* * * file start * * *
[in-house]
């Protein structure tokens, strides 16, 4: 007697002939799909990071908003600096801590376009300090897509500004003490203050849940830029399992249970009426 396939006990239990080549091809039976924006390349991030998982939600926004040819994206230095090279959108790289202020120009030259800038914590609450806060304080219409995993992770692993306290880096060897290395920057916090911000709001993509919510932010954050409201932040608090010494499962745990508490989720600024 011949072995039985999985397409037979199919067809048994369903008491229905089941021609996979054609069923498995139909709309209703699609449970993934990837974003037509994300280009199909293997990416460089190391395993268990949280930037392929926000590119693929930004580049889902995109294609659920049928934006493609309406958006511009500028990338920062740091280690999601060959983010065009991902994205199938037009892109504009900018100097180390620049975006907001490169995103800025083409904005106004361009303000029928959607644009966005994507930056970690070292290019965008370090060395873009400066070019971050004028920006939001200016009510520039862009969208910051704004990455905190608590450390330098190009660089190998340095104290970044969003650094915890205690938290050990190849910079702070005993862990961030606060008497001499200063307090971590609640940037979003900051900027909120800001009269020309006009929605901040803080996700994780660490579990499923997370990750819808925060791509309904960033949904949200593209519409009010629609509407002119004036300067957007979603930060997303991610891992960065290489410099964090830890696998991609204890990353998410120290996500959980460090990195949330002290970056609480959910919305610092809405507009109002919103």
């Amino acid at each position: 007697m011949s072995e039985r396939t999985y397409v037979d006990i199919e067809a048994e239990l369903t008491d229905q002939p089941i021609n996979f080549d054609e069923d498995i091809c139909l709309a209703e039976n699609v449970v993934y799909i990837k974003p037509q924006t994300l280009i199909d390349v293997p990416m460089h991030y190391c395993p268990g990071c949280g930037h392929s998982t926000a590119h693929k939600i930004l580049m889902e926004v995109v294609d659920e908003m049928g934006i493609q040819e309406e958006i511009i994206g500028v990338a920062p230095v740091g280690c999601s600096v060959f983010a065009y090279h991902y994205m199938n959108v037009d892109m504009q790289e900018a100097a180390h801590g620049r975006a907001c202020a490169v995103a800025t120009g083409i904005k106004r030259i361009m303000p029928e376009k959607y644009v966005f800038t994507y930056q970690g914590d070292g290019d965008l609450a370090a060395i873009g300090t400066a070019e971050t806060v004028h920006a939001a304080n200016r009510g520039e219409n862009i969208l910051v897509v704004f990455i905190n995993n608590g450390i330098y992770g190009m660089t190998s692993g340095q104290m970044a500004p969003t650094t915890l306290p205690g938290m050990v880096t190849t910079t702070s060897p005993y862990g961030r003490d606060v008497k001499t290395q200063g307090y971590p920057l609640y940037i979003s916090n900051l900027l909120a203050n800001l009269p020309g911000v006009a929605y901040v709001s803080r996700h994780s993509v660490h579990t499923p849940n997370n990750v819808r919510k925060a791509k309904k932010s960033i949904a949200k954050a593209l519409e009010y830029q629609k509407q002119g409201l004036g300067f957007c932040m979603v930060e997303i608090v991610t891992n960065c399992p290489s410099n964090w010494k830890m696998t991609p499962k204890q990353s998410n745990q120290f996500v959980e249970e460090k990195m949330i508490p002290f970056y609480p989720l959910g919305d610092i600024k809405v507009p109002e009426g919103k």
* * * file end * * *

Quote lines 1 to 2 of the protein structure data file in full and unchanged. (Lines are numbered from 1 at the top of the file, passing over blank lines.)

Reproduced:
[in-house]
């Protein structure tokens, strides 16, 4: 007697002939799909990071908003600096801590376009300090897509500004003490203050849940830029399992249970009426 396939006990239990080549091809039976924006390349991030998982939600926004040819994206230095090279959108790289202020120009030259800038914590609450806060304080219409995993992770692993306290880096060897290395920057916090911000709001993509919510932010954050409201932040608090010494499962745990508490989720600024 011949072995039985999985397409037979199919067809048994369903008491229905089941021609996979054609069923498995139909709309209703699609449970993934990837974003037509994300280009199909293997990416460089190391395993268990949280930037392929926000590119693929930004580049889902995109294609659920049928934006493609309406958006511009500028990338920062740091280690999601060959983010065009991902994205199938037009892109504009900018100097180390620049975006907001490169995103800025083409904005106004361009303000029928959607644009966005994507930056970690070292290019965008370090060395873009400066070019971050004028920006939001200016009510520039862009969208910051704004990455905190608590450390330098190009660089190998340095104290970044969003650094915890205690938290050990190849910079702070005993862990961030606060008497001499200063307090971590609640940037979003900051900027909120800001009269020309006009929605901040803080996700994780660490579990499923997370990750819808925060791509309904960033949904949200593209519409009010629609509407002119004036300067957007979603930060997303991610891992960065290489410099964090830890696998991609204890990353998410120290996500959980460090990195949330002290970056609480959910919305610092809405507009109002919103």